Initially enacted by congress in 1965, the Higher Education Act was intended to provide financial assistance for higher education through the Federal Family Education Loan (FFEL) program.  Under this program, private lenders made federally guaranteed student loans.  Amendments were made in 1978 and 1986, and loan volume ballooned in response.  The most notable legislation was the Student Loan Reform Act of 1993 which greatly expanded the federal loan program.  Total Federal Aid increased from roughly 22 billion in 1990 to around 160 billion 2015 dollars.   Since then, college tuition has increased by nearly double on average for private institutions (17,430 to 33,480 in 2016 dollars) and has roughly tripled for public institutions (3,720 to 9,560 in 2016 dollars).  Consider the federal loan program a subsidy for higher education.  Demand for a college degree has certainly increased, driving up prices.  The price increase would normally be constrained by individuals’ ability and willingness to pay, but the increase in subsidy has effectively increased their budget constraint.  The tuition increase is a reflection of colleges attempting to maximize their gains due to the new higher budget constraint.

By isolating aid for lower income students, the government has disproportionately hurt students from middle income and higher income families.  The share of debtors owing 40,000 and up has increased from 22% in 2003 to 47% in 2011 – 2012.[2]  The tuition increase described above leads one to think:  Where does the additional money go?  The answer:  administrators.  Before the loan program expansion, almost 80% of professors were full time and today about 50% are lower-paid part-time employees.  Most of the additional money is funneled into administrative positions.  Data from the Department of Education, shows a 60% increase in administrative jobs between 1993 (Student Loan Reform Act Enacted) and 2009.  During this same period, growth of tenured professor positions rose only 6%.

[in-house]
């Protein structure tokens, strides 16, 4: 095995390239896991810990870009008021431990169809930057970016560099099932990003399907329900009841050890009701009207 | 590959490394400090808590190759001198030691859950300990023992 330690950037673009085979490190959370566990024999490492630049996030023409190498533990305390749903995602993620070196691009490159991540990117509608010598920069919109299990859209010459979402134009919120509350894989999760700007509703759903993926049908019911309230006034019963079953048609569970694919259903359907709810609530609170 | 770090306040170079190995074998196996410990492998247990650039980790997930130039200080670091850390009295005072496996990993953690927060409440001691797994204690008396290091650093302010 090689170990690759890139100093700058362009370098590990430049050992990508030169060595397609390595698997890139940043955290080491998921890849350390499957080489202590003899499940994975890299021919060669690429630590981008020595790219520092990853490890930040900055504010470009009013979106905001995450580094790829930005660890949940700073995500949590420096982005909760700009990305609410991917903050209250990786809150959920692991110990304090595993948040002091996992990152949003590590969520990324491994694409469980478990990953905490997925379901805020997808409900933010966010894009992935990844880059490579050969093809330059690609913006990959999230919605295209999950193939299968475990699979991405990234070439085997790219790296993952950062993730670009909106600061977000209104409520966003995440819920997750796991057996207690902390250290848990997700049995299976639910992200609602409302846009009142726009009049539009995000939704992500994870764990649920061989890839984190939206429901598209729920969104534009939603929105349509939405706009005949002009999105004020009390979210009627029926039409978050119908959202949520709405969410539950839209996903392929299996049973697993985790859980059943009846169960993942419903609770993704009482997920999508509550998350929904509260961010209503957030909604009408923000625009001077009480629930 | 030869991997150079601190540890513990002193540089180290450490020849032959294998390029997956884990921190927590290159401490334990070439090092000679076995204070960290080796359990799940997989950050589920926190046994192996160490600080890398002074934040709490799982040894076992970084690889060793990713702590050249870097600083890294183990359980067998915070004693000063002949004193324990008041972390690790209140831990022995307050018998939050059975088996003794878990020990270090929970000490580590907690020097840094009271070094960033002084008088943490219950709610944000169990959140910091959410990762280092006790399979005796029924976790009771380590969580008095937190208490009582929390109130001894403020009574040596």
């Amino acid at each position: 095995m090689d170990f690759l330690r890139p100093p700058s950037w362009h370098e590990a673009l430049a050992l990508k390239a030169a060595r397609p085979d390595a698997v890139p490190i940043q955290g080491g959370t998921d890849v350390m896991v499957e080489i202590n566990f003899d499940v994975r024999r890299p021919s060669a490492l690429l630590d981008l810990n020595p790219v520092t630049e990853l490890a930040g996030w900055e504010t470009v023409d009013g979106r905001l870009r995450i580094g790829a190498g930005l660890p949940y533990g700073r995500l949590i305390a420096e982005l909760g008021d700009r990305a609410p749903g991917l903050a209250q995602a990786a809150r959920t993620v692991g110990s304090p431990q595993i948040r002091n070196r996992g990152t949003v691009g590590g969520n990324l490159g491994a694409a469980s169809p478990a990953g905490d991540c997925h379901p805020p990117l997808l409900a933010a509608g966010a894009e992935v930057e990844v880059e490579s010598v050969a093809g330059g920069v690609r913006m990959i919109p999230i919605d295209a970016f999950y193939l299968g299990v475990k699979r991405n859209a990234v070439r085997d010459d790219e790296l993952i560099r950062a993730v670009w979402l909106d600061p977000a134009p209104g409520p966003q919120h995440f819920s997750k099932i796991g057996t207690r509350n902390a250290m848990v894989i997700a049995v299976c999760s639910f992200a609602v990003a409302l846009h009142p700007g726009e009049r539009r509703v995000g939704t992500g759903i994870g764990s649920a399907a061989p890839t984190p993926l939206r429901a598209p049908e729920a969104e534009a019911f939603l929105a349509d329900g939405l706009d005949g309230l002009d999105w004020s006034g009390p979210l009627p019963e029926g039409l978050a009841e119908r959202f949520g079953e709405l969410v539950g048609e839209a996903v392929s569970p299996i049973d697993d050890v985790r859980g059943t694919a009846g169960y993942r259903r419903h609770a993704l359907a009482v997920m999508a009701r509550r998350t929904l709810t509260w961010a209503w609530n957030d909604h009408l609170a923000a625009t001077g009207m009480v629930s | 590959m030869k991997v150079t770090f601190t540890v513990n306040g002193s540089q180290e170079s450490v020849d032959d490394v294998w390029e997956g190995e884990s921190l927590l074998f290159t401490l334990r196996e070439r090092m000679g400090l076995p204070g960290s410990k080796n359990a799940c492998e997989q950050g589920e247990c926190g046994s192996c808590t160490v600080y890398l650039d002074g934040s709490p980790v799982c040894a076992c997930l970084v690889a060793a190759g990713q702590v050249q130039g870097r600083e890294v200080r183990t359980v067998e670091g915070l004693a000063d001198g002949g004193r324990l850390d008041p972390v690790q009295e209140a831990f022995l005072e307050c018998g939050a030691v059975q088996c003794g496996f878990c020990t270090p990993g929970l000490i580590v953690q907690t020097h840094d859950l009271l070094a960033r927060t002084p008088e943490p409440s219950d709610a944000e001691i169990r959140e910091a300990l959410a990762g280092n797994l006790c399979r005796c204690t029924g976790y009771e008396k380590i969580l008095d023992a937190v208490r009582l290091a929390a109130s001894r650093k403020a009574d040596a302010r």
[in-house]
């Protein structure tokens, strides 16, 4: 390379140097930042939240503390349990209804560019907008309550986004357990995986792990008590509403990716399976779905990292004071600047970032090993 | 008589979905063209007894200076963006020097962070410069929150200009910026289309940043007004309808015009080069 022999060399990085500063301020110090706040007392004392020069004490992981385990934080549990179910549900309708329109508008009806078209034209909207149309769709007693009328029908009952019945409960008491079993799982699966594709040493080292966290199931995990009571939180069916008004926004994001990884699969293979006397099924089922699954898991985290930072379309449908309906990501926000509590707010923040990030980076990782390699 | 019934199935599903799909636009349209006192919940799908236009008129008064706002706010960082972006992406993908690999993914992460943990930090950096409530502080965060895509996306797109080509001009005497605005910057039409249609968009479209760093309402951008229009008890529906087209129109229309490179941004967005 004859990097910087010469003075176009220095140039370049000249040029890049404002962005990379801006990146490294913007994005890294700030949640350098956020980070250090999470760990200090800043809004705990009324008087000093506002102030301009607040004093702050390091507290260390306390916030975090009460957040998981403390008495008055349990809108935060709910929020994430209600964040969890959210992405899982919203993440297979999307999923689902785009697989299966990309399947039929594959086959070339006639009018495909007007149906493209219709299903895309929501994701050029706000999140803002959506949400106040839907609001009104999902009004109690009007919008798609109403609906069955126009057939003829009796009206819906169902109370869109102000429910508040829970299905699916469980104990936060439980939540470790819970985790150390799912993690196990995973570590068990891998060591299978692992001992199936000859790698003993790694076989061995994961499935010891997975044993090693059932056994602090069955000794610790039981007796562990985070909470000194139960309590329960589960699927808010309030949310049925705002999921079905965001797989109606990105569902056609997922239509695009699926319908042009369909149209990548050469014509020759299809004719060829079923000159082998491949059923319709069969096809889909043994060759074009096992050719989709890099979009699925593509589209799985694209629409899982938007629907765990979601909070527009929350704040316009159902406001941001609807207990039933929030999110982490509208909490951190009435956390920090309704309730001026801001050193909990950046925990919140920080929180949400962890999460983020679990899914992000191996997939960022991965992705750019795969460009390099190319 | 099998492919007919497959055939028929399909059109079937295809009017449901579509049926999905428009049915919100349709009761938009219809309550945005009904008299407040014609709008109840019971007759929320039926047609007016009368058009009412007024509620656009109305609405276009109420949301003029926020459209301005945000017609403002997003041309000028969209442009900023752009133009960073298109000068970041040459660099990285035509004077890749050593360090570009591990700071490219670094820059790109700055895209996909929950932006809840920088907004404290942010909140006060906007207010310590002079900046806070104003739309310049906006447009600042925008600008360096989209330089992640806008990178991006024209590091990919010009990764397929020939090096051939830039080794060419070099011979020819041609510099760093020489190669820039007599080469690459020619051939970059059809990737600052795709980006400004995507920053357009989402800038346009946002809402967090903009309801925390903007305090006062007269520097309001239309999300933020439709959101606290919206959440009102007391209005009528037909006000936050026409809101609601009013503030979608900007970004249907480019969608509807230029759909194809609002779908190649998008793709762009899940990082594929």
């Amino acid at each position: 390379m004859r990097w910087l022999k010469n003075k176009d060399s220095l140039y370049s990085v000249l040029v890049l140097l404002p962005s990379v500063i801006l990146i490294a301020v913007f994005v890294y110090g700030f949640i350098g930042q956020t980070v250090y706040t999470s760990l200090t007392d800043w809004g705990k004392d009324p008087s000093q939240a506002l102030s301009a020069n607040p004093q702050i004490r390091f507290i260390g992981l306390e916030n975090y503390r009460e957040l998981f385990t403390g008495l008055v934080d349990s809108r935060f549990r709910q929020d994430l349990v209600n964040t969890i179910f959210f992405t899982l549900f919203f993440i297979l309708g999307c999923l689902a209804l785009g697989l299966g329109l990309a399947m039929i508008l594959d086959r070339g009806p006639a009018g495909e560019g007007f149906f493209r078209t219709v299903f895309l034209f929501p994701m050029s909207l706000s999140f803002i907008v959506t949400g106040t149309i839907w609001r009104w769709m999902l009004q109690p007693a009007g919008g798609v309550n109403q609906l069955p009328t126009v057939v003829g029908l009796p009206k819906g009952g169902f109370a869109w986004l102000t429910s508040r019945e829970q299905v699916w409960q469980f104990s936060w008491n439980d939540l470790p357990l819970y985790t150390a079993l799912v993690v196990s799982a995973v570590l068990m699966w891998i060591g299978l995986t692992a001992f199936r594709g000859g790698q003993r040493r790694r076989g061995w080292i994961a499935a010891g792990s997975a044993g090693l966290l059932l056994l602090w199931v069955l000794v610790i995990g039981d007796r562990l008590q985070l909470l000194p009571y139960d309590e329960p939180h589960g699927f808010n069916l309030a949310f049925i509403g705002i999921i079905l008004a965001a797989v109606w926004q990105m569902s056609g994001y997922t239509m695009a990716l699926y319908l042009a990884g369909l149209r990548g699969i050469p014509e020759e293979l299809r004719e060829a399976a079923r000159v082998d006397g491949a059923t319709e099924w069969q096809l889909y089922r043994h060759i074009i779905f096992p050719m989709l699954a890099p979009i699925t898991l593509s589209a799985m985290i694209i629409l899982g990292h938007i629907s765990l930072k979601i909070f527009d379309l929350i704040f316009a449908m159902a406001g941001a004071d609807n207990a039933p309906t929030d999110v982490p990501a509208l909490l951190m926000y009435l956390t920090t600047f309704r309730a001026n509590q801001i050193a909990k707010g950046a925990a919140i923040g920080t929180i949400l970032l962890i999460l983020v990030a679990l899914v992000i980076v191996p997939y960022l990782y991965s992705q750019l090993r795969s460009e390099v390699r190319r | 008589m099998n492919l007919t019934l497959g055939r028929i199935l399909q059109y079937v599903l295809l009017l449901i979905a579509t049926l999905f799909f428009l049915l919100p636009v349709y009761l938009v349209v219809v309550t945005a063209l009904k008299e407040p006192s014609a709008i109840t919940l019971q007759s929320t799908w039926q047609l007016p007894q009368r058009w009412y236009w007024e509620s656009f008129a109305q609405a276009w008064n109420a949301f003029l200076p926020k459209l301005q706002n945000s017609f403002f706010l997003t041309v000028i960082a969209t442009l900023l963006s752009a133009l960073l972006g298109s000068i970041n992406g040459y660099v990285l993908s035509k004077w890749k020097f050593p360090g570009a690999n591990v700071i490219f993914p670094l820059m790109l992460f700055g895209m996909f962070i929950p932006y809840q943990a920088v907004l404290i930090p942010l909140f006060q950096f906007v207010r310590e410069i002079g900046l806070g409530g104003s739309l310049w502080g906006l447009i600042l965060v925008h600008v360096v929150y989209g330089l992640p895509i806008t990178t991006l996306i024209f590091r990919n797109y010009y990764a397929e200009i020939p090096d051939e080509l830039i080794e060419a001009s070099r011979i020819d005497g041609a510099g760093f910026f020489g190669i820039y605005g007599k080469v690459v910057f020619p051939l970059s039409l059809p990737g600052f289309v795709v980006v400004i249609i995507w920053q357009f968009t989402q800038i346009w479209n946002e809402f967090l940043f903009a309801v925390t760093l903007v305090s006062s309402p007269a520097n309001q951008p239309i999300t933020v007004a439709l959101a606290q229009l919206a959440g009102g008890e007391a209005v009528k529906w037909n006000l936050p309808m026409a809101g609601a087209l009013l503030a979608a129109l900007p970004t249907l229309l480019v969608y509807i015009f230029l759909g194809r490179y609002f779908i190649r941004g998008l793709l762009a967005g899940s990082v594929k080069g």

Poorly implemented government initiatives created the conditions for the housing and subprime mortgage backed securities boom in the early 2000s.  The market for a college education is currently on the same path.  As tuition prices continue on a bullish trend and wages and output growth remain relatively stagnant, defaults on student loans will increase.  In addition to the proposed forgiveness plan already in place, the government should eliminate any further regulation of colleges and allow market forces to drive tuition prices back down to sustainable levels.  If history is any indicator, the state of higher education in the United States could be damaged for years to come if government intervention continues.

This piece was written in December.  Refer to the post about fabricated loan repayment information.  I was right all along about the default rates!

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2 thoughts on “The Next Big Bubble

  1. While I also support the deregulation of secondary education, these changes would disproportionately hurt lower-income families and students, at least initially. What steps should or could be taken to move forward in deregulation without discouraging already marginalized groups from attending school and advancing their place in society?


    1. I would advance alternative educations such as trade/technical schools. There are plenty of ways to make a respectable living that don’t involve college. We will always need people to maintain/build new infrastructure and machinery.